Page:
This article describes how IBM implemented the DATE data type for DB2 and discusses what calendar is used, what the JULIAN_DAY function really does, why date arithmetic is random, how to calculate birthdays, and how to find month ends using DB2.
DB2 stores a date using four bytes: two bytes for the year, one byte for the month, and one byte for the day. The storage is of course binary, so the so-called Y2K bug (which supposed that programs would require two bytes for two digits of a date) was never an issue affecting DB2 databases.
DB2's storage method differs from others. In Microsoft SQL Server, Oracle, and a few other DBMSs, a date is always a combined date and time value, although of course the time portion can be 00:00:00. By having a date data type that's truly separate from a time data type, DB2 is adhering more closely to standard SQL than others.
Range Of Values
Here is a chart showing the minimum and maximum date values according to the ANSI/ISO SQL Standard and three DBMS vendors.
MINIMUM DATE MAXIMUM DATE ------------- ------------- ANSI SQL 0001-01-01 9999-12-31 IBM DB2 0001-01-01 9999-12-31 Microsoft SQL Server 1753-01-01 9999-12-31 Oracle January 1 4713 BC 9999-12-31
DB2's range of possible dates corresponds exactly to the ANSI/ISO requirement. Its range is greater than SQL Server's range, but less than Oracle's range (Oracle allows dates since the beginning of the "Julian Day Number" period, which we'll discuss later).
Julian Or Gregorian Calendar?
In 1582 Pope Gregory XIII introduced the
Gregorian calendar to replace Julius Caesar's Julian calendar. Different countries switched from Julian to Gregorian reckoning at different times -- 1582 for Spain, 1752 for England and her colonies, 1918 for Russia, and so on. Gregory changed the Julian leap-year rule (which simply declared that every fourth year is a leap year) by adding a new rule: that every hundredth (but not every four-hundredth) year is not a leap year. Gregory also declared that some days must be removed from the calendar at the time of the switch.
That is, in the Julian calendar, there is a simple rule that says that every year that is divisible by four is a leap year. In our familiar Gregorian calendar, the rule is slightly more complex: Every year that is divisible by four is a leap year, except that every year that is (a) divisible by 100 and (b) indivisible by 400, is not a leap year. The effect of the Julian rule is that a 400-year period has (365 times 400 plus 100) 146100 days, while the effect of the Gregorian rule is that a 400-year period has (365 times 400 plus 100 minus 3) 146097 days.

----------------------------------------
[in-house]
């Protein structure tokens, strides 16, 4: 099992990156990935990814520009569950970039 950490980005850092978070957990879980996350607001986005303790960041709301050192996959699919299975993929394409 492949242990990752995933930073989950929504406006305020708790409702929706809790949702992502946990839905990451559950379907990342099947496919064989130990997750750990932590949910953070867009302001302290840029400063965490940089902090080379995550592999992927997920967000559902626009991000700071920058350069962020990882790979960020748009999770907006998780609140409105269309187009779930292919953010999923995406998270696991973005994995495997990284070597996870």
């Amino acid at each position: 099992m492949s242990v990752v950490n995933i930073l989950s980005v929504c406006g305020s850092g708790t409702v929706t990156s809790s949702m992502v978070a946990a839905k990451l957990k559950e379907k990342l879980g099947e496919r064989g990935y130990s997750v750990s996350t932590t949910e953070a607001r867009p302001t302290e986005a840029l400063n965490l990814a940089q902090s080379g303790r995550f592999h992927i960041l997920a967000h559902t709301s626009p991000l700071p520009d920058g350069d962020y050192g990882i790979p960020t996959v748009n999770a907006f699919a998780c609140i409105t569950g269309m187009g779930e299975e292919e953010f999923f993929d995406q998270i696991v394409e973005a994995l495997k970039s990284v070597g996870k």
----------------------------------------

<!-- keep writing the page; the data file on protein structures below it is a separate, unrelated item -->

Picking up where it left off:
This is what DB2 does:
- DB2 follows the Gregorian rule through the entire period from 0001-01-01 to 9999-12-31.
- DB2 does not drop any dates from the calendar for the year 1582.
Once again, DB2 is following the ANSI/ISO SQL Standard requirement in this respect. But many -- indeed, most -- computer programs operate differently. For example, Oracle considers "February 29 1300" to be a valid date (DB2 does not) and Oracle says the result of the date-arithmetic expression "October 15 1582 - October 4 1582" is one day (DB2 says the result is eleven days). Therefore any calculations involving old dates will introduce portability problems.
The JULIAN_DAY function
The DB2 manual says: "JULIAN_DAY: Returns an integer value representing the number of days from January 1, 4712 B.C. (the start of Julian date calendar) to the date value specified in the argument."
The quote shows an error in DB2's manual. DB2's JULIAN_DAY function actually returns the number of days since November 24 4714 BC (we are stating the date here according to the Gregorian calendar since that is what DB2 uses, after all).
Now let's compare DB2's Julian-day function with Oracle's. The chart below shows some AD calendar dates and the numbers that the DB2 and Oracle Julian-day functions return.
DATE ORACLE'S JULIAN DAY DB2'S JULIAN DAY DIFFERENCE ---- ------------------- ---------------- ---------- February 28 1970 2440646 2440646 0 ... October 16 1582 2299162 2299162 0 October 15 1582 2299161 2299161 0 October 4 1582 2299160 2299150 -10 October 3 1582 2299159 2299149 -10 ... February 28 1000 2086366 2086361 -5 ... February 28 600 1940266 1940264 -4
DB2 and Oracle are compatible if one uses dates after October 14 1582. Otherwise the values differ. If you could enter BC dates in DB2, you'd find that the difference can become quite large. To DB2, Julian Day 0 is November 24 4714 BC (proleptic Gregorian) instead of January 1 4713 BC (proleptic Julian).